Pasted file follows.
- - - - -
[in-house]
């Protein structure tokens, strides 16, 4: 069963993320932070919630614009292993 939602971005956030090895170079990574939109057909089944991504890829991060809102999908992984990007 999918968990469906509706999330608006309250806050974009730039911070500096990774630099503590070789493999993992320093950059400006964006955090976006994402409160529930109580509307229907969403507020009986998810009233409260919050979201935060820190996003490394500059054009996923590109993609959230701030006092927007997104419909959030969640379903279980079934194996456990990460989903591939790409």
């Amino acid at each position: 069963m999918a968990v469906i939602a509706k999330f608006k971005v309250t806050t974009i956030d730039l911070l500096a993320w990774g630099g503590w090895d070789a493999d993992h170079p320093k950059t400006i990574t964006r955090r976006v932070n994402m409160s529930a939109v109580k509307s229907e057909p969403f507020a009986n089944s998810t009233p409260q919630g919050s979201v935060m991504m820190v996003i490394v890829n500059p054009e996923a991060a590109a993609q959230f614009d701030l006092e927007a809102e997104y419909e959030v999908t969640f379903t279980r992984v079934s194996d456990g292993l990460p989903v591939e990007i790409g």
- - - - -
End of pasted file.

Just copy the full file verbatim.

[in-house]
């Protein structure tokens, strides 16, 4: 069963993320932070919630614009292993 939602971005956030090895170079990574939109057909089944991504890829991060809102999908992984990007 999918968990469906509706999330608006309250806050974009730039911070500096990774630099503590070789493999993992320093950059400006964006955090976006994402409160529930109580509307229907969403507020009986998810009233409260919050979201935060820190996003490394500059054009996923590109993609959230701030006092927007997104419909959030969640379903279980079934194996456990990460989903591939790409």
């Amino acid at each position: 069963m999918a968990v469906i939602a509706k999330f608006k971005v309250t806050t974009i956030d730039l911070l500096a993320w990774g630099g503590w090895d070789a493999d993992h170079p320093k950059t400006i990574t964006r955090r976006v932070n994402m409160s529930a939109v109580k509307s229907e057909p969403f507020a009986n089944s998810t009233p409260q919630g919050s979201v935060m991504m820190v996003i490394v890829n500059p054009e996923a991060a590109a993609q959230f614009d701030l006092e927007a809102e997104y419909e959030v999908t969640f379903t279980r992984v079934s194996d456990g292993l990460p989903v591939e990007i790409g």